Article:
Grant High School has won the state “We the People” competition for knowledge about the U.S. constitution, and the 32 seniors on the team are preparing to represent Oregon at the national competition in April.
Over the past four years, the Grant and Lincoln High School constitution teams have taken turns winning the national title in Washington, D.C. Grant won in 2013 and 2015. Lincoln was champion in 2014 and 2016.
The pressure is on to continue Oregon’s winning streak, said Mike Curtis, one of 15 volunteer coaches working with groups of team members. A lawyer, like most of the coaches, he has been a volunteer every year since his son, Joshua, was on the 2004 Grant team.
While keeping the national title in Oregon is on students’ minds, Curtis told his group: “I want you to have fun this spring. I want you to be high school seniors who are at an important time in your lives. I think people often do their best work when they aren’t under stress.”
It may not be stress, but the team members meet twice a week outside school hours to discuss issues raised in questions prepared by the Center for Civic Education of Calabasas, California, the sponsor of the “We the People” program.
The students also do additional reading about constitutional law, U.S. history and court cases they may use to bolster responses to questions they encounter at the national competition.
They won’t face a quiz show format, said Jeremy Reinholt, the teacher who provides history and constitutional studies in a class for the students. Instead, the national format is a simulated congressional hearing in which students testify before a panel made up of lawyers and sometimes members of Congress.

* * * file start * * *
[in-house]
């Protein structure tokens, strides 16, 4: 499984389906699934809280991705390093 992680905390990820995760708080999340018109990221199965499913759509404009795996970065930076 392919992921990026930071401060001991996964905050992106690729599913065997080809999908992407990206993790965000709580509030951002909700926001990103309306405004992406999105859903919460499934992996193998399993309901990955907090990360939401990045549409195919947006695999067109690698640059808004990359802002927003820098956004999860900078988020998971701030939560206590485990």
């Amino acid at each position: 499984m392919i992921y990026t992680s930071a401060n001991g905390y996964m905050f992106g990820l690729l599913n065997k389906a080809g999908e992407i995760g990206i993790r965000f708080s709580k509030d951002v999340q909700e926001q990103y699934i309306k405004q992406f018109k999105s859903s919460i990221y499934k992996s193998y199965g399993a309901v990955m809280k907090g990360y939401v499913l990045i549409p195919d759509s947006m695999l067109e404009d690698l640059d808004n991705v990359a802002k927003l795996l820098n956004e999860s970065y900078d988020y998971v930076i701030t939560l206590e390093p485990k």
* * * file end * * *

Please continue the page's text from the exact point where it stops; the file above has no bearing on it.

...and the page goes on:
Some students don’t wait for coaches or teachers to tell them about relevant reading. During a Saturday afternoon at Powell’s Books, Maggie Miller found a book about legal issues related to the set of questions her team is studying.
In one question, a group is considering whether freedom of expression should have limits. Another is looking at philosophical questions surrounding policy changes made by judges and changes by legislators.
One group’s questions include the advantages and disadvantages of selecting the president by popular vote and an examination of the rationale for establishing the Electoral College.
“They do a deep dive into incredibly complex material,” Reinholt said. “The level of work they are doing is equivalent to first year law school when they combine all that work they are doing.”
Megan Gleason, who works on a state senator’s staff and is a co-coach with Mike Curtis, said she learned the importance of critical thinking as a member of Grant’s constitution team in the 2010-2011 school year.
“You learn how to speak your thoughts at the beginning of college,” she said. “I noticed I was ahead of some of my classmates in that respect. . . . You’re not afraid to ask the teacher questions. You’ve already been interrogated by 15 lawyers (in the national finals).”
Questions at the national level are more in-depth than those in the state competition, Gleason said. Nevertheless, she said, “It’s fun to have the experience.”
Students competing at the national level, she said, “know a sizable amount about the constitution and how government works.”
Reinholt said team members also are exposed to a variety of political theories, including those of Aristotle, John Locke, Thomas Hobbes and David Hume.
While this year’s team is preparing for the Washington, D.C. trip from April 20-25, Grant juniors seeking a spot on next year’s team have an early March deadline to turn in essays on constitutional points.
The selection process includes the essays, interviews with Reinholt and some of the coaches, teachers’ comments, and an evaluation of speaking ability. Those selected will begin preparing for the 2018 state competition with readings over spring vacation and over the summer, Reinholt said. By September they will intensify work toward the January 2018 state event.
Meanwhile, the 2017 team is raising the $80,000 needed to send members and coaches to Washington, D.C. Law offices, friends, past team members and parents help gather funds, Reinholt said.
Donations may be sent to Grant High School, 2245 N.E. 36th Ave., Portland 97212, attention to Jeremy Reinholt.